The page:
From the Director - Introduction | The Salvation Army

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From the Director - Introduction

The theme of this year’s report is ‘Ngā Tukunga Iho’—translated ‘The Things We Inherit’.

Aotearoa New Zealand now looks back on 2023 as a point of transition. With the recent elections now in our rear-view mirror, we need to take a careful look at where we find ourselves—beyond the emotive cries of disaster, overblown pictures of achievements and unrealistic or simplistic promises and solutions for entrenched problems.

We have a new government that cannot take credit for the positive developments outlined in this report or be blamed for the disturbing developments that have taken place over the last one to three years. However, this report provides a marker point. For The Salvation Army, our primary focus is on the most marginalised, including the 150,000 people who access our services annually. The report is an indication of what we as a people, along with our government, have inherited to this point. It will also serve as a measure of the new government’s performance over the next two to three years. It is about people—beyond the economy, GDP or inflation. It is about how our people are doing.

Among many other things, The Salvation Army asks these questions:

  • Will child poverty continue to decline—markers of which have shown good progress over the last few years?
  • Will unemployment remain comparatively low as it has to this point in time? Will the unacceptably high level of unemployment among the 15- to 25-year-old age group continue?
  • Will we see more of our whānau attain affordable housing, or continue to struggle to pay rents and find housing—as too many still do now?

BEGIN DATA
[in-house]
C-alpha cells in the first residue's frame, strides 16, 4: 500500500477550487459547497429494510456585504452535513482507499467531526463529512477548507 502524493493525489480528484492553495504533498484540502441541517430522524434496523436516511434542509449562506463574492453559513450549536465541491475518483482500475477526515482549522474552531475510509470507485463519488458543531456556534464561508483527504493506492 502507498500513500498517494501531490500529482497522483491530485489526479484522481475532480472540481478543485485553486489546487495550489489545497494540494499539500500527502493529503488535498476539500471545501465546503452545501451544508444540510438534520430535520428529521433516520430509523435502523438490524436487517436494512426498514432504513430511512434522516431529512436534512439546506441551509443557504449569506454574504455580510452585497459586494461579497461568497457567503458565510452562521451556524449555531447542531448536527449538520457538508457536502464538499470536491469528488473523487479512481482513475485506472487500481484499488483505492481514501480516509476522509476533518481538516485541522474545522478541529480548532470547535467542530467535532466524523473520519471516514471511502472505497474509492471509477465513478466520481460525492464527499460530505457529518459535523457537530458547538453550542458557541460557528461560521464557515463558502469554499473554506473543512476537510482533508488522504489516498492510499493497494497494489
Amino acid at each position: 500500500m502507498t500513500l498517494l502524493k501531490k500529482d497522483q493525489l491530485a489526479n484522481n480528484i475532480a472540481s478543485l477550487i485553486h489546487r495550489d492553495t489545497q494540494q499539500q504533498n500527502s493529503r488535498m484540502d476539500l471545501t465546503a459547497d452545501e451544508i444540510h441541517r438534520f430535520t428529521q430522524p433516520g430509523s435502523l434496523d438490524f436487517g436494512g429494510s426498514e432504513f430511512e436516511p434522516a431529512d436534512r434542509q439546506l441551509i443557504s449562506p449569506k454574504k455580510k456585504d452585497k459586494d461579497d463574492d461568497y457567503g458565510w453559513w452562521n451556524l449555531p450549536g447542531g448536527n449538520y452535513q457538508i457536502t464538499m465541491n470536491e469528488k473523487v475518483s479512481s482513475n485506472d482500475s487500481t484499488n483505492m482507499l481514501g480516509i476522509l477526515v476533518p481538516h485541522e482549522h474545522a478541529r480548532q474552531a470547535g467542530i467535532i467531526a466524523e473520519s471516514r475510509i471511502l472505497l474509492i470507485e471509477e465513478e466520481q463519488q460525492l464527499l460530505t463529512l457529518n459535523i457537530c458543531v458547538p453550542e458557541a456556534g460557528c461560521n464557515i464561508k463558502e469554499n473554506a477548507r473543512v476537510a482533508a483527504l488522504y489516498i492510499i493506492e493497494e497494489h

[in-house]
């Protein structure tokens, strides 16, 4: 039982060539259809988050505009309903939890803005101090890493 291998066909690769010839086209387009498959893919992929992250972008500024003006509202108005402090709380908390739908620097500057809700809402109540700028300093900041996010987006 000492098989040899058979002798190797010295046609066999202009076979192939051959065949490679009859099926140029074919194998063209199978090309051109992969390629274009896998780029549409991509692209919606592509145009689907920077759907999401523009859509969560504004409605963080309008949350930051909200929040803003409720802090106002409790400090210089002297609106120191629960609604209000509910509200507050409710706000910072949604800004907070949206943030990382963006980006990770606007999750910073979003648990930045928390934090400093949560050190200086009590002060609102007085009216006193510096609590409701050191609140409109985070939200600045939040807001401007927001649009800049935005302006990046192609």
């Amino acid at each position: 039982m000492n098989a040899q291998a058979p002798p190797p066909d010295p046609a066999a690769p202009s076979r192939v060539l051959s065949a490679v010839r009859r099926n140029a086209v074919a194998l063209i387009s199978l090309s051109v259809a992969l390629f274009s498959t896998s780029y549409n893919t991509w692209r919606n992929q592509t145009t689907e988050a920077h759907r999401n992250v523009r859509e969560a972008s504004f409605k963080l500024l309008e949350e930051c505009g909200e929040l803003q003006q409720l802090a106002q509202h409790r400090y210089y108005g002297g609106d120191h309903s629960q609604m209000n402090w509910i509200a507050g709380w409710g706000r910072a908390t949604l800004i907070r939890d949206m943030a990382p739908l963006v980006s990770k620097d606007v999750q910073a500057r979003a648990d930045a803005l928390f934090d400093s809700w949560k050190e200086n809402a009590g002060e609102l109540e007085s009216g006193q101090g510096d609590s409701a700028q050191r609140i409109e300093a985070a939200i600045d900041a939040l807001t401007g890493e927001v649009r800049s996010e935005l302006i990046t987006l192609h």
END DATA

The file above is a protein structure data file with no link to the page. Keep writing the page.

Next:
• Will the victims of crime receive the support they need? Will the real drivers of crime be dealt with? Can the high level of the reoffending of released prisoners be further reduced with the right reintegration support?

Over the last 20 or so years, the economy has been through its up and downs. However, over that time, the gap between the rich and poor has remained too high. Encouragingly, over the last few years we have seen a reduction in income inequality. Will the new government build on this progress, or will we see renewed increases in inequality?

This report is a marker. Let us work for social progress for our whānau and keep our eyes on how our people are doing.

Lt-Colonel Ian Hutson


The Salvation Army—Te Ope Whakaora, the Army that brings life— is working every day with communities, whānau and individuals right around the country. In this report, the wellbeing of our nation is assessed by looking at outcomes that impact people and communities. We look at measures across the following areas: Children and Youth, Work and Incomes, Housing, Crime and Punishment, and Social Hazards, as well as assessing all these areas through a specific focus on outcomes for Māori, using He Ara Waiora wellbeing framework.

The aim of this report is to focus on trends and outcomes at a national level to see what they can tell us about the overall state of our nation at the beginning of 2024. The statistics and data are mostly drawn from publicly available sources, and we aim to use the most recently available indicators for the year to 31 December 2023.

The indicators in each section are grouped into themes, and an assessment is made as to whether there is overall improvement (+), no change (NC) or deterioration (). NA indicates data is unavailable.

These assessments are intended to promote debate and discussion about our progress towards greater wellbeing.


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Sections: Home | Introduction | Children & Youth | Work and Incomes | Housing | Crime and Punishment | Social Hazards | Māori Wellbeing 

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